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more on marine "amphibians"

Loren at hgmp.mrc.ac.uk Loren at hgmp.mrc.ac.uk
Thu Aug 2 03:43:50 EST 2001

I felt this list would appreciate this excellently informed answer, sent
me by a colleague, to the question about marine amphibians asked here.
Loren Coleman


Loren: the living animals we popularly call amphibians (frogs,
caudates and caecilians) represent a highly specialised group (properly
termed lissamphibians). Some studies indicate that lissamphibians are
more closely related to amniotes than they are to other traditional
'amphibians' such as the temnospondyls of the Palaeozoic and
Mesozoic, the baphetids and so on. 'Amphibia' in the traditional sense
is thus probably not a monophyletic group (viz, a group which shares a
single ancestor and includes ALL of its descendants).

The earliest tetrapods ('primitive amphibians' in traditional parlance)
were almost certainly unlike lissamphibians in physiology and soft-
tissue morphology. They were predominantly scaly-skinned and
presumably with a less permeable integument. Thus they would not
have been as restricted in distribution as lissamphibians are and indeed
some of them come from brackish/semi-marine/marine deposits. As
has already been noted on the list, characterisation of lissamphibians
firmly non-marine is not quite right in any case as there are anurans
that can live and even reproduce in saline water (there is a paper that
reviews marine occurrences of lissamphibians - I have it at home

FYI, the earliest tetrapods - Devonian forms like _Elginerpeton_,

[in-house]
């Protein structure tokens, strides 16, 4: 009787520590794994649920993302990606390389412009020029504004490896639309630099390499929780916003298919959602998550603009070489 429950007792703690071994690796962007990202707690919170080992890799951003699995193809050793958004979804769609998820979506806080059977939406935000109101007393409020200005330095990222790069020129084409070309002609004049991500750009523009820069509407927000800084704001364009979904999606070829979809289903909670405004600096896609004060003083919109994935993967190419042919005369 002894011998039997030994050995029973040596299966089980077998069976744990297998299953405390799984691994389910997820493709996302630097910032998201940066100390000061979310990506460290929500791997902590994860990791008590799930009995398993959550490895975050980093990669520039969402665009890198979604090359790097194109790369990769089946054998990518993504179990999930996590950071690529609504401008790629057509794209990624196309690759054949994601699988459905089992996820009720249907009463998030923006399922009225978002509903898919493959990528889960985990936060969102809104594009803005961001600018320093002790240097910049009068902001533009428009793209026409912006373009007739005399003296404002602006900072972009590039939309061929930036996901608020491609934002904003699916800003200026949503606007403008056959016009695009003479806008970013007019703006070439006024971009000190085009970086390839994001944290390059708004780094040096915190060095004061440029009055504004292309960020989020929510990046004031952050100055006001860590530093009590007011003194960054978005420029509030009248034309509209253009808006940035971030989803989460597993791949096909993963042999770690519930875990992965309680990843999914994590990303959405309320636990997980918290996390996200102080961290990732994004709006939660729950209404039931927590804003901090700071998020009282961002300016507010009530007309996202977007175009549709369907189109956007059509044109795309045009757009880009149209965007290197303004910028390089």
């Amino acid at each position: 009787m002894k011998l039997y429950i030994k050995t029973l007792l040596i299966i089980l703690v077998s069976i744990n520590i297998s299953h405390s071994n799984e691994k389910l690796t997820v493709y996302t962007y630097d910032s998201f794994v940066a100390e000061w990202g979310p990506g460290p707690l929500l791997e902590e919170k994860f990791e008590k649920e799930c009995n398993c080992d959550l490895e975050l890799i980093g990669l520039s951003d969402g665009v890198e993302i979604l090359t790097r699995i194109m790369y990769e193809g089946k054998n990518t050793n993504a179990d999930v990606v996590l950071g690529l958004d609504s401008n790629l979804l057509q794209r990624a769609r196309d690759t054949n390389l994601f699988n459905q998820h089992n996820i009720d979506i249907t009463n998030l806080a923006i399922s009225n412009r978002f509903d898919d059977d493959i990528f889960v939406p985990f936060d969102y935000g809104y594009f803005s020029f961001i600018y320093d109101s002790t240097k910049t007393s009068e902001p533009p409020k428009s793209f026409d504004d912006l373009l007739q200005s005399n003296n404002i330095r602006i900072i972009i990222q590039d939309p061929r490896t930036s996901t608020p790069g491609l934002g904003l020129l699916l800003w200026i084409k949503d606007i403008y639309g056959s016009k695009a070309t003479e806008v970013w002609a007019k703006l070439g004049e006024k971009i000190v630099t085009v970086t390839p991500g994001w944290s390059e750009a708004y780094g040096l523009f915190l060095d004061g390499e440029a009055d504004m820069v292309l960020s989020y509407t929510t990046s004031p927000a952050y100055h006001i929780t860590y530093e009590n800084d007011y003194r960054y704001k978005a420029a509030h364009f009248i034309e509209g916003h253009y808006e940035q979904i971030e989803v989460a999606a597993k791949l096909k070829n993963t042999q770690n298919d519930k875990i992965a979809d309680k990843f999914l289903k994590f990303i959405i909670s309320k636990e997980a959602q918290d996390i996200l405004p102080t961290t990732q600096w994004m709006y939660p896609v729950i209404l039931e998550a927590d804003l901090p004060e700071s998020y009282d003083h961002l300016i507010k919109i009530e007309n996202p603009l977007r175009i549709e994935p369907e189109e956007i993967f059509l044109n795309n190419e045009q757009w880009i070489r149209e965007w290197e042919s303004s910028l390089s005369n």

_Ichthyostega_, _Acanthostega_ and _Ventastega_ -  were apparently
denizens of freshwater lakes and ponds and were probably ecologically
similar to the panderichthyid fishes that were their closest relatives.
is now widely thought among those who work on these beasts that the
evolution of digits and limbs occurred in shallow water environments,
NOT as a consequence of forced terrestrial locomotion. Basal
tetrapods are all polydactyl (with as many as 7 or 8 digits on hands or
feet) and with either internal or external gills. Digits and limbs may
thus be exaptational structures (viz, they evolved for one purpose -
crawling through water weed (cf. frogfishes) - but later proved suitable
for something else, e.g. supporting the body when crawling around on
land). More derived Palaeozoic tetrapods, including the
temnospondyls, lepospondyls and anthracosaurs, radiated extensively
in terrestrial, freshwater and estuarine environments. Lissamphibians
appear to have evolved at the start of the Mesozoic, probably from
lepospondyls. They presumably evolved from freshwater-dependant
forms (in view of freshwater larval stages in the most basal extant
caecilians, anurans and caudates).

There is obviously much more to it than this - the early evolution of
tetrapods and the invasion of the land is a horribly complex area about
which whole books have been written - but the main point is that
extant lissamphibians do not provide us with a great deal of
information about basal tetrapods. Indeed, the closest things to basal
tetrapods today are lungfishes and other sarcopterygian fishes.

Very little in the history of life is simple. There is tons of
literature on
the evolution/morphology/ecology of basal tetrapods. Like the early
evolution of birds, it's deemed high-profile stuff by the powers that be
and thus many of the publications in this area are in high-profile
accessible journals like _Nature_, _Palaeontology_ and _Zool. J. Linn.

Finally - and very much incidentally - there is a fourth lissamphibian
group, the Albanerpetontidae. These looked superficially like caudates
but differed in detail and were covered with little scales (recall that
some caecilians still possess subdermal scales). They first appear in
Jurassic and were still around in the Miocene. It's a shame they didn't
make it that extra 15 million years or so or we'd have four extant
lissamphibian groups.

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